Since I first came out as an atheist in 2009, Christians have claimed offense in response to my public efforts. Here’s my short response.
‘I am offended’ is often a conversation stopper. Rather than discussing why someone is offended or discussing an issue at hand, some Christians will cast me as a bad person for openly disagreeing with their religious views while resorting to tactics of imposing shame and guilt.
No matter what my message is or how mild I may be in transmitting it, people often complain whether saying the word ‘atheists,’ appearing on a bus advertisement, is “attacking religion” or a banner reading ‘Nothing Fails Like Prayer’ is offensive and disrespectful [when hung as a response to a National Day of Prayer event] as Rev. Michael Brewster — a pastor I recently debated — explained to me.
The message ‘Nothing Fails Like Prayer’ — while it is provocative — is not an attack on an individual. Rather, ‘Nothing Fails Like Prayer’ is a response to a claim — that praying to a supernatural being will result in supernatural intervention in human affairs — stating that the claim fails to, at the very least, stand to scrutiny.
Why would someone claim offense when a belief they hold is challenged? I can understand that people may cherish their beliefs and, because of this, feel slight discomfort when challenged, but when faced with such a mild message such as ‘Nothing Fails Like Prayer’ claiming offense seems to be an inappropriate response. After all, there ought to be a good reason for a person claiming offense.
I could understand Christians claiming offense if a banner read ‘Christianity is a mental illness’ or ‘All Christians are unintelligent’ because both claims would rightly be viewed as personal attacks intended to demean individuals. ‘Nothing Fails Like Prayer,’ though, is very much unlike offensive banners previously mentioned.
If a mild challenge to your religious beliefs leads you to claim offense, I would like you to evaluate your feeling. Ask yourself why you are offended. Why would someone so firmly and sincerely holding a belief claim offense when a belief is challenged in a mild way? Why should your feelings take precedent over others sharing their views? Should your claiming offense compel others to silence themselves? Why should others silence themselves when your sharing of beliefs is permissible?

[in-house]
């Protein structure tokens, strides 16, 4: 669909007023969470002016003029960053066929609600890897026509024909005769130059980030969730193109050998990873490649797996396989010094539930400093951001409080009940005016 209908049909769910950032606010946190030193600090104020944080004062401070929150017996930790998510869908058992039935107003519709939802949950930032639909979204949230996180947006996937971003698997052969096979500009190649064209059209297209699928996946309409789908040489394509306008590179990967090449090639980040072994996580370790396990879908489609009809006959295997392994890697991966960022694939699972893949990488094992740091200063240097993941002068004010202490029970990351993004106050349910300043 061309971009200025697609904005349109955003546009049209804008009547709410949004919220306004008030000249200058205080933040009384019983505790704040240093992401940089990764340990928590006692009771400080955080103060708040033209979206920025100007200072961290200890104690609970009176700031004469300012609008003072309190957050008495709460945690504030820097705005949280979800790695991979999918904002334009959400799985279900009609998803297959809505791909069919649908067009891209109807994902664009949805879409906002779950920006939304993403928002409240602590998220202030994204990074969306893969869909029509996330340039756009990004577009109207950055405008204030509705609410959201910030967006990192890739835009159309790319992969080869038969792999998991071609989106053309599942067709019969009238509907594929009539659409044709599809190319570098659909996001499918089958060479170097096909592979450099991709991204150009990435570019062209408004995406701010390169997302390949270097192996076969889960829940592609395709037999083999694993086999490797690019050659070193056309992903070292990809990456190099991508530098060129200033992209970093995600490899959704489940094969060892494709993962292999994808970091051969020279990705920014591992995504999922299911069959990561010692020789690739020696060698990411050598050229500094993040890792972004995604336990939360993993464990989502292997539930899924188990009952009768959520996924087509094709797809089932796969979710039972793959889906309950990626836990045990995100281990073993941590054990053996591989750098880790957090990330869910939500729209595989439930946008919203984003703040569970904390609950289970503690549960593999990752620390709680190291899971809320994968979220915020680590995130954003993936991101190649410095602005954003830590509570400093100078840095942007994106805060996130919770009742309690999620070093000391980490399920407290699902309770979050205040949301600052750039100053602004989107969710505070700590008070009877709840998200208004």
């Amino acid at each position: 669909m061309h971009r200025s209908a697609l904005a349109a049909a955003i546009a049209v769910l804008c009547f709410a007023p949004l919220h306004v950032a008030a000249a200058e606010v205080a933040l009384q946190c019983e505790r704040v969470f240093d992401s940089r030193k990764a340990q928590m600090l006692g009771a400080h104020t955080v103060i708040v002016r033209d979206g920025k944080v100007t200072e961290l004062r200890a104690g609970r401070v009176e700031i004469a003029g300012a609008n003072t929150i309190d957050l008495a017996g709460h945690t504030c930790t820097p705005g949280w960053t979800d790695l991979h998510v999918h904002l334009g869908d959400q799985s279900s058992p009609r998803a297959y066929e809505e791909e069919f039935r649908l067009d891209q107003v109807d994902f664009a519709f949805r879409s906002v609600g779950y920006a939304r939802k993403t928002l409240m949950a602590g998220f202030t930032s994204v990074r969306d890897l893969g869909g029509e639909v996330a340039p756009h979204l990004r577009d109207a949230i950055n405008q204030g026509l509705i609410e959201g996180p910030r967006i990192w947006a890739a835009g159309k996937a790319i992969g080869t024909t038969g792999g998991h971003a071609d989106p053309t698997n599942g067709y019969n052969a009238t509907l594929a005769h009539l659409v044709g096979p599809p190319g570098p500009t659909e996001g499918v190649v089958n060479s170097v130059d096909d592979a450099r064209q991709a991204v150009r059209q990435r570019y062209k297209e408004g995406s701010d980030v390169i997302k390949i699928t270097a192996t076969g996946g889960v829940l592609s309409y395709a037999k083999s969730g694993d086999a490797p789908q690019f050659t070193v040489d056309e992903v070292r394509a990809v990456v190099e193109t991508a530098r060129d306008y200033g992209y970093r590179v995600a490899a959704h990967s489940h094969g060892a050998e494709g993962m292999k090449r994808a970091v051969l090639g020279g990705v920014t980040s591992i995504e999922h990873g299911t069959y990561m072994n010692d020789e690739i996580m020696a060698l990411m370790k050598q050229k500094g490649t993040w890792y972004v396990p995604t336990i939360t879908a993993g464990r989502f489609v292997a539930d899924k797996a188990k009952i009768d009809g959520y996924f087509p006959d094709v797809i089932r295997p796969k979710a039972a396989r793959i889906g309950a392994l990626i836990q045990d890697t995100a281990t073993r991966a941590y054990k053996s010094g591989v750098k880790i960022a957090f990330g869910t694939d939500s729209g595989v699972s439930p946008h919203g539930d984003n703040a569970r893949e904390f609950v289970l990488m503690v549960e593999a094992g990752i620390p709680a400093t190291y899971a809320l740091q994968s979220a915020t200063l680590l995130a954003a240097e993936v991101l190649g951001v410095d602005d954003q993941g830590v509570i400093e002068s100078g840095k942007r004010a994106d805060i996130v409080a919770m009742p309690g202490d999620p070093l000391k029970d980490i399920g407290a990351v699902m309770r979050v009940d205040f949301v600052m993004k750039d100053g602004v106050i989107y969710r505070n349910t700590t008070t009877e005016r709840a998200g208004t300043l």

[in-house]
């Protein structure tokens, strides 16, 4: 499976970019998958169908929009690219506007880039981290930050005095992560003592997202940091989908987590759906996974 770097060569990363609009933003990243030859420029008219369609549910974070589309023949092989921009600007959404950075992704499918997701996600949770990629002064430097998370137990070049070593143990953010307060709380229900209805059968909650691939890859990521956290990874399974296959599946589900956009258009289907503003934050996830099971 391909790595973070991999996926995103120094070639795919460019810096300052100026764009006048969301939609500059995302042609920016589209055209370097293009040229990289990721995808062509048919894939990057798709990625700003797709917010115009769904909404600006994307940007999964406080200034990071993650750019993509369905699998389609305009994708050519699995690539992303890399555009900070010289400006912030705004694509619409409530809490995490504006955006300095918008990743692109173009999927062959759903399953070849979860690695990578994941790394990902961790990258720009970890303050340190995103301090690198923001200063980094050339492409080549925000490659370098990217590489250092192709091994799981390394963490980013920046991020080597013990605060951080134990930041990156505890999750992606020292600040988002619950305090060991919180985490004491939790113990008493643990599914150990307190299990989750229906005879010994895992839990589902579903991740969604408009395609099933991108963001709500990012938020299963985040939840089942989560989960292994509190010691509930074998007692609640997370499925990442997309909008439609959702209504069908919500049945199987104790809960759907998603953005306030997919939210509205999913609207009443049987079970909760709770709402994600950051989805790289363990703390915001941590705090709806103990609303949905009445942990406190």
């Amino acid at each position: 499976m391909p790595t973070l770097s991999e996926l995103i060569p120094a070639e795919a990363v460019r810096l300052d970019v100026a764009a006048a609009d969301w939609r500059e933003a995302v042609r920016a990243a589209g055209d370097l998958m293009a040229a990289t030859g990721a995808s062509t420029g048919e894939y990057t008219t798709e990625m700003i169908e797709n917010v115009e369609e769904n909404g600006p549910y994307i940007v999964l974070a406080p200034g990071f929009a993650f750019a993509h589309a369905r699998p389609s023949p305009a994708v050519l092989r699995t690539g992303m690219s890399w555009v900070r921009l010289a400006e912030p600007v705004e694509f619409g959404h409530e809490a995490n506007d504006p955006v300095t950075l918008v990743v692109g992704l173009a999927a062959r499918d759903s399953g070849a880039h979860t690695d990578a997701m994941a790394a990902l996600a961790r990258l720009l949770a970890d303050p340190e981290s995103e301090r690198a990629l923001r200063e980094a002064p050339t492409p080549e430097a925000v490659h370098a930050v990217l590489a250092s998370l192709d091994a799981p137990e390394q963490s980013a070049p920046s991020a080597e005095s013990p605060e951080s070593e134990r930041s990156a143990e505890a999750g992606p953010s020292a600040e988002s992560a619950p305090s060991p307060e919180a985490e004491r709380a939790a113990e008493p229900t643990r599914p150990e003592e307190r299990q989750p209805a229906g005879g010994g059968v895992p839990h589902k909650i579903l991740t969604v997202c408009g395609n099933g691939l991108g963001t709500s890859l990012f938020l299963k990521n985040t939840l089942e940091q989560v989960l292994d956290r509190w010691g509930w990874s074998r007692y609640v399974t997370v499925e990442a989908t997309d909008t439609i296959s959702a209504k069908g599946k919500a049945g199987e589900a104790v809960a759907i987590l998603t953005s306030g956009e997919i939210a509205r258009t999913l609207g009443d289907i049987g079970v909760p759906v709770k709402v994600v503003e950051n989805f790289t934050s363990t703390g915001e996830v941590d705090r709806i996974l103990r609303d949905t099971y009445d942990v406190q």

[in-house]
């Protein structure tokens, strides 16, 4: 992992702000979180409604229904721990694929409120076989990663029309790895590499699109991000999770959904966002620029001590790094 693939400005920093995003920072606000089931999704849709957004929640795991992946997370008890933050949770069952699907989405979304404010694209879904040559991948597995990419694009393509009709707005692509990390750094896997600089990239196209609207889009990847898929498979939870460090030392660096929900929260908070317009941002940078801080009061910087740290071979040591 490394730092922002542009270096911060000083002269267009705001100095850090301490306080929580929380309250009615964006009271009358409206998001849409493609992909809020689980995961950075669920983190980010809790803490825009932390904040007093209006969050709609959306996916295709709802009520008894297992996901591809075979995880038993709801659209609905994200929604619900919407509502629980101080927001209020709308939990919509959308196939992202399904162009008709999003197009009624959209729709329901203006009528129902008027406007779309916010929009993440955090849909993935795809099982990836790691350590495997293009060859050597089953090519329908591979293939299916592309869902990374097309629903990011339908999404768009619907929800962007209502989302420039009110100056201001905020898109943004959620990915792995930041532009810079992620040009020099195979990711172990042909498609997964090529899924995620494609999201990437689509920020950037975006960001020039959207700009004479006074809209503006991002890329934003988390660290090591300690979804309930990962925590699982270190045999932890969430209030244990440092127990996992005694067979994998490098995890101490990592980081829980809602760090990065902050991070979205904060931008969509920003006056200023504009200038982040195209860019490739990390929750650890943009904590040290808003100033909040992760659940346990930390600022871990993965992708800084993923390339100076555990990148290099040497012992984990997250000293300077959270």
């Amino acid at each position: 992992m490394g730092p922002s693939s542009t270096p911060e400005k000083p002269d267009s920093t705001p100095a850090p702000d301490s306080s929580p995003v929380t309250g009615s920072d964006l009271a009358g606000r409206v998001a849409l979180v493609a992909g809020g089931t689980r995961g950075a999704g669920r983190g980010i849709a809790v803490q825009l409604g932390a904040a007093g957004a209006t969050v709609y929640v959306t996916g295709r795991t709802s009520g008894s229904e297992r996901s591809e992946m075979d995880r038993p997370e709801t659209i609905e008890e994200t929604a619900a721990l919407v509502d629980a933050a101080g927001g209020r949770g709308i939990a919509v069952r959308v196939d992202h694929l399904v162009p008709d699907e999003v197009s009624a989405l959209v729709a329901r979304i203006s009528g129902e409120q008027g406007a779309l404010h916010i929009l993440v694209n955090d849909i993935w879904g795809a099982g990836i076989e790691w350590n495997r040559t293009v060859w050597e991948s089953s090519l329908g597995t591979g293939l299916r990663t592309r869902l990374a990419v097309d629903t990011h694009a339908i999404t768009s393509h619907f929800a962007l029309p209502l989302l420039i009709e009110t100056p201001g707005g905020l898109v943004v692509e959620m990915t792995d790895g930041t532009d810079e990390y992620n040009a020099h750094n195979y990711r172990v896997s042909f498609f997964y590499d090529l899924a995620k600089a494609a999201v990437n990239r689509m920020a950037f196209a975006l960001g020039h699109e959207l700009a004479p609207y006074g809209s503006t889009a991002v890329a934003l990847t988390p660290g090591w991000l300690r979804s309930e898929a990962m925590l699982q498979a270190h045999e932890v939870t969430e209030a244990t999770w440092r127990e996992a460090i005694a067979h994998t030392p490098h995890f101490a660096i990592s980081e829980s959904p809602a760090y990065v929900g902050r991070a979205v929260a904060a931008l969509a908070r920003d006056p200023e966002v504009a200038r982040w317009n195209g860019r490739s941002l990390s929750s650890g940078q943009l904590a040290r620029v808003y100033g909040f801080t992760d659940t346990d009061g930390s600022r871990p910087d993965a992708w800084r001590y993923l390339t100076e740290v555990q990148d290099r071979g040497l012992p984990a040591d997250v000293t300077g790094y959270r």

Personally, I don’t claim offense when Christians share their beliefs. I don’t even tell people who inform me that I deserve to burn in Hell for eternity (and argue that this is moral) that I am offended. I instead have conversations with people, talking about disagreements, and do not engage in shaming tactics. Perhaps I will author a response to someone on my website or write something on social media.
Since 2009, I have regularly exposed myself to arguments from Christians, participated in many open discussions/debates, invited discussion from Christians, and have even protested Christian events. I had numerous discussions with Christians and do not claim offense.
Why, then, does the Christian claim offense when I do not? Is the reason lack of exposure to different viewpoints, immaturity, unwillingness to engage with people who disagree, a connection to a belief so personal that any disagreement is thought of as disrespect? Is an all-knowing, all-powerful, all-loving being somehow slighted by a mere mortal openly disagreeing with a claim about a supernatural phenomenon?
If your Christian belief is extremely important, and you believe that dedication to God/a church is imperative, you should be concerned with whether your beliefs are true and — in doing so — seek challenges to your beliefs. For if Christian belief is unjustified, you have misprioritized and were deceived. If Christian belief is justified — and you believe you should save souls — if should be important to, as the Bible commands in 1 Peter 3:15, prepare a defense for your faith and do so with gentleness and respect. After all, what should truth have to fear?
As always, please leave your comments below.